Keiko itself is an abstraction around a delay queue, meaning it can deliver Messages immediately or at specific times in the future, as well as reschedule messages that have already been added to the queue for a new delivery time. This delay queue functionality is pivotal to Orca’s performance and operational characteristics when dealing with long running operations.

A Message is a fine-grained unit of work. As an example, a StartStage message will verify that all upstream branches are complete and then perform any logic associated with preparing for the stage’s execution. It won’t actually perform the stage’s core actions. A RunTask is really the only message that actually performs stage work that a user would be familiar with.

Some message types are redeliverable and can be duplicated, whereas others are not. For example, in a pipeline that has two concurrent stage branches that do not join at the end, there will be two CompleteExecution messages sent. This is fine, because the CompleteExecutionHandler has logic to verify that indeed all stages are in a completed state before marking the entire execution as complete, whether it ultimately be a failure or success.

For every message type, there is a single correlated Handler that contains all of the logic for processing this Message type. A Message’s contents are small and the bare minimum of information to process the request: For instance, an Execution is referenced by ID rather than containing its entire state. Orca builds atop these foundational Handlers in the form of StageDefinitionBuilder and other classes to build the DAG and implement actual Spinnaker orchestration logic.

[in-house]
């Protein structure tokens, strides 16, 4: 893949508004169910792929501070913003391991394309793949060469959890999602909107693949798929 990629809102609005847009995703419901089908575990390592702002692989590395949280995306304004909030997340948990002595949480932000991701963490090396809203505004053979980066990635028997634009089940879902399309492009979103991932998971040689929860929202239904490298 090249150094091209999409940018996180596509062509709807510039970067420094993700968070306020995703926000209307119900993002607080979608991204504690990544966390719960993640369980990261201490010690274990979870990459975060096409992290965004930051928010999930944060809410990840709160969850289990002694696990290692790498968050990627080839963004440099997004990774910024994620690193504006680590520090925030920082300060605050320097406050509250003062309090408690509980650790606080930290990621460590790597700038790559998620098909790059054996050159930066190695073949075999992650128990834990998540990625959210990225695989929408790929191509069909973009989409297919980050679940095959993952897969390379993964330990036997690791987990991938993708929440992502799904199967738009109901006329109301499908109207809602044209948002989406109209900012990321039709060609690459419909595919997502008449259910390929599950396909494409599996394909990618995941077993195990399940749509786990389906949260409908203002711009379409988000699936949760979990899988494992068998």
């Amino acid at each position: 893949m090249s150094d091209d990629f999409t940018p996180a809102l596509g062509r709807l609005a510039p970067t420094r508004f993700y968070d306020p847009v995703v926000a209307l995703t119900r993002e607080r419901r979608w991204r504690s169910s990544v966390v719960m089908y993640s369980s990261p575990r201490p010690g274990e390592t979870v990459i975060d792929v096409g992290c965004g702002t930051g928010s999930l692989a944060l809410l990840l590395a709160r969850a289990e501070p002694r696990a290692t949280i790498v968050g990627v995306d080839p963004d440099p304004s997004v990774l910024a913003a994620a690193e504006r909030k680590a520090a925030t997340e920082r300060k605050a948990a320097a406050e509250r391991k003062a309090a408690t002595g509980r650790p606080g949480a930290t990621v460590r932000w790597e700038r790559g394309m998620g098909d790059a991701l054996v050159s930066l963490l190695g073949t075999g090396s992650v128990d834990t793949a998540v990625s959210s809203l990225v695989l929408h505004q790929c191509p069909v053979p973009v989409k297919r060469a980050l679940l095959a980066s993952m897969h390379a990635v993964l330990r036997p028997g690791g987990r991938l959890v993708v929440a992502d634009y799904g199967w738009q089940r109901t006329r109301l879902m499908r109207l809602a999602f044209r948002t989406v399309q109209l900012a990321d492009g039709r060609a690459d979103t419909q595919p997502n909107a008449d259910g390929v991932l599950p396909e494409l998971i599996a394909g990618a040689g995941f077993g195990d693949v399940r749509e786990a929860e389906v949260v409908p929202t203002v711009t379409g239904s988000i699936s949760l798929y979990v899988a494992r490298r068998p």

The queue can be categorized into two parts: The QueueProcessor, and its Handlers. Orca uses a single thread to run QueueProcessor, which polls the oldest messages “ready” off the queue. A ready message is one whose delivery time is now or in the past: It is normal to have many more messages in the queue than those that are actually ready.

A separate worker thread pool is used for Handlers. Orca depends on threads in that pool in order to scale sufficiently. You can tune threads either by adjusting the pool size or by increasing the number of Orca instances. By ignoring downstream bottlenecks Orca can scale horizontally to meet Spinnaker work demand.

If the queue starts to back up, Executions and their Tasks will begin to take longer to start or complete. Sometimes the queue will back up because of downstream service pressure (for example, Clouddriver), but may also be due to Orca not having enough threads or persistence capacity.

One further note about the QueueProcessor and its thread pool. The QueueProcessor polls the queue on a regular interval (default 10ms) and tries to fill its thread pool if there’s work ready to process. If the thread pool has a core size of 20, and 5 are already busy, it will attempt to take 15 messages off the queue immediately rather than one. This is because in most cases a message takes less than 1ms to complete and we don’t want Orca to idle unnecessarily.

Last modified June 24, 2021: Redesign Progress (#83) (8231bcf)